Banking Regulation 2022

Last Updated September 14, 2021

Japan

Law and Practice

Authors



Nagashima Ohno & Tsunematsu is the first integrated full-service law firm in Japan and one of the foremost providers of international and commercial legal services based in Tokyo. The firm’s overseas network includes offices in New York, Singapore, Bangkok, Ho Chi Minh City, Hanoi and Shanghai, associated local law firms in Jakarta and Beijing with lawyers on-site, and collaborative relationships with prominent local law firms throughout Asia and other regions. In representing leading domestic and international clients, the firm has successfully structured and negotiated many of the largest and most significant corporate, finance and real estate transactions related to Japan. It has extensive corporate and litigation capabilities spanning key commercial areas, such as antitrust, intellectual property, labour and taxation, and is known for handling ground-breaking domestic and cross-border risk management/corporate governance cases and large-scale corporate reorganisations. The approximately 500 lawyers of the firm, including more than 30 experienced foreign attorneys from various jurisdictions, work together in customised teams to provide clients with the expertise and experience specifically required for each matter.

Principal Laws and Regulations

Banking Act

The principal laws and regulations governing the banking sector are the Banking Act (Act No 59 of 1981) and the subordinate regulations enacted thereunder, including the Order for Enforcement of the Banking Act (Cabinet Order No 40 of 1982) and the Regulation for Enforcement of the Banking Act (Ministry of Finance Order No 10 of 1982).

The Banking Act defines banking as the business of conducting both the acceptance of deposits and the lending of funds, or providing money transfer services. Any person wishing to engage in banking must obtain a licence and will be subject to regulations under the Banking Act, including:

  • restrictions on the scope of business by banks;
  • restrictions on the scope of business by banks’ subsidiaries;
  • code of conduct;
  • governance requirements;
  • capital adequacy requirements;
  • accounting (including disclosure requirements);
  • regulations on major shareholders of banks; and
  • regulations on bank holding companies.

The purpose of these regulations under the Banking Act is to “preserve the credibility of banking services in view of their public nature; to achieve the sound and appropriate management of banking services in order to ensure protection for depositors and facilitate the smooth functioning of financial services; and to thereby contribute to the sound development of the national economy” (Article 1 of the Banking Act).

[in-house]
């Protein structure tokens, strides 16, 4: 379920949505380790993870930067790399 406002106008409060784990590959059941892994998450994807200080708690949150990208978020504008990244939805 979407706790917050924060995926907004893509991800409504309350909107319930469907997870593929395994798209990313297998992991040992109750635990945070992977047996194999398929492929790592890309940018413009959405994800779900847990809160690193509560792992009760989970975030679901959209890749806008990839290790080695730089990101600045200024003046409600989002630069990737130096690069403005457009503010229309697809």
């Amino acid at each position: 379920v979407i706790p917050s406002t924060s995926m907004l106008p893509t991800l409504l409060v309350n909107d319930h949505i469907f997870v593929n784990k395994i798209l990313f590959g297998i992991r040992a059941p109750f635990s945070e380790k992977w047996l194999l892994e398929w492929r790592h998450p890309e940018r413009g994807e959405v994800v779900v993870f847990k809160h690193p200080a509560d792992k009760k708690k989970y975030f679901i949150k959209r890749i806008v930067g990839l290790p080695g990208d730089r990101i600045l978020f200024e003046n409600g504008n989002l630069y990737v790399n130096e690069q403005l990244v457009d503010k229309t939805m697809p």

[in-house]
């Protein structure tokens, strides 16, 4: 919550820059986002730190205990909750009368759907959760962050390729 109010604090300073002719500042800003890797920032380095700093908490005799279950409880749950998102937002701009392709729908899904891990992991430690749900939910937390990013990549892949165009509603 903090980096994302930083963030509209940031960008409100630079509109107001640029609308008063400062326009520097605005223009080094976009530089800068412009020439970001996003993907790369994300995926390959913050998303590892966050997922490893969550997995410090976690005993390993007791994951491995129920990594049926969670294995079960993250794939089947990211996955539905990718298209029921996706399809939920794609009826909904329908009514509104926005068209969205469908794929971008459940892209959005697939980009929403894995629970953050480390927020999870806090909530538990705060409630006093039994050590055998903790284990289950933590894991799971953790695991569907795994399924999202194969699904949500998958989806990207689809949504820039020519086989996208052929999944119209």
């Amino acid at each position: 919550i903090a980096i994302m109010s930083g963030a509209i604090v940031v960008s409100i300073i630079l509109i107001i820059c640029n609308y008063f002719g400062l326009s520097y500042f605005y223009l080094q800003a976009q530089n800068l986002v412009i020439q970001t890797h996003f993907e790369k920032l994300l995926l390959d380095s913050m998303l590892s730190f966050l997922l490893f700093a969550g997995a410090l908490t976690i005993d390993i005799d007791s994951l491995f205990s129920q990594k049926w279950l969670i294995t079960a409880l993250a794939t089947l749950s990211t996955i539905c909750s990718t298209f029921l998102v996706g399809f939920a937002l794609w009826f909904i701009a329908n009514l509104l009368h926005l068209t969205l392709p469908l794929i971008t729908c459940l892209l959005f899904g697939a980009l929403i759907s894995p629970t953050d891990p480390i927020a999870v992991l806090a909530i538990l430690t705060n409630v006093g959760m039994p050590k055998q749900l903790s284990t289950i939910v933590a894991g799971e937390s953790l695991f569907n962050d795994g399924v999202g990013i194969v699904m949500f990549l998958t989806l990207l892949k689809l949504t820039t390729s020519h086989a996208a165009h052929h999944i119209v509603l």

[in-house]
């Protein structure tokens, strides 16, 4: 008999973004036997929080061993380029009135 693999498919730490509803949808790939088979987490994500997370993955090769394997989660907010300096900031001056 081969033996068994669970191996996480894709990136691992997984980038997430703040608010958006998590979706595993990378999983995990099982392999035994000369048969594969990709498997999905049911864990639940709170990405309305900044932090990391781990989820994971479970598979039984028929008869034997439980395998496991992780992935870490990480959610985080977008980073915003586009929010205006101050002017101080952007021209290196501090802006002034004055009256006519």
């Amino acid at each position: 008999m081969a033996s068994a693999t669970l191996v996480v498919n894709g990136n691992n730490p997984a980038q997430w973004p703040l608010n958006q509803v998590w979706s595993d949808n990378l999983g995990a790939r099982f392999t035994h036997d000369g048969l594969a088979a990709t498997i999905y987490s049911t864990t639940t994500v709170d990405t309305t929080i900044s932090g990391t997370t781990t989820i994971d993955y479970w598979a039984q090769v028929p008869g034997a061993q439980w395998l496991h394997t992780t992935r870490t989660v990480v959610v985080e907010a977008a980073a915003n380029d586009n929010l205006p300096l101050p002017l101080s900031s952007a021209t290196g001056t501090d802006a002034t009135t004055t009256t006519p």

Financial Instruments and Exchange Act

Contrary to “universal banks” in Europe, banks in Japan are generally prohibited from engaging in securities business, but this prohibition has gradually been relaxed, and the scope of securities business that banks are allowed to conduct has gradually been expanded. Banks can also conduct certain securities business through their subsidiaries. Securities business (whether conducted by banks themselves or through their subsidiaries) is regulated by the Financial Instruments and Exchange Act (Act No 25 of 1948).

Regulators

Financial Services Agency

The principal regulator of the banking sector is the Financial Services Agency (FSA), which is authorised under the Banking Act to supervise banks. The authority of the FSA includes:

  • conducting on-site inspections and off-site monitoring;
  • issuing reporting orders, business improvement orders or business suspension orders; and
  • revoking banking licences.

The FSA issues supervisory guidelines on the interpretation of laws and regulations. Historically, the FSA also issued an inspection manual to be used as a checklist in its on-site inspections, but this manual was abolished in 2019 in an effort to transform the FSA’s supervisory approaches into more substantive, forward-looking and holistic analysis and judgement. The FSA has instead issued certain principles and theme-specific reports to announce its supervisory policies.

The FSA also has authority under the Financial Instruments and Exchange Act to supervise securities business conducted by banks or their subsidiaries. A portion of the FSA’s authority to conduct inspections of securities business is delegated to the Securities and Exchange Surveillance Commission.

Bank of Japan

The Bank of Japan (BOJ) is the central bank of Japan. It does not have regulatory authority under the Banking Act, but it has a right to conduct on-site examinations of banks under the agreements that it enters into with the banks when opening accounts for such banks.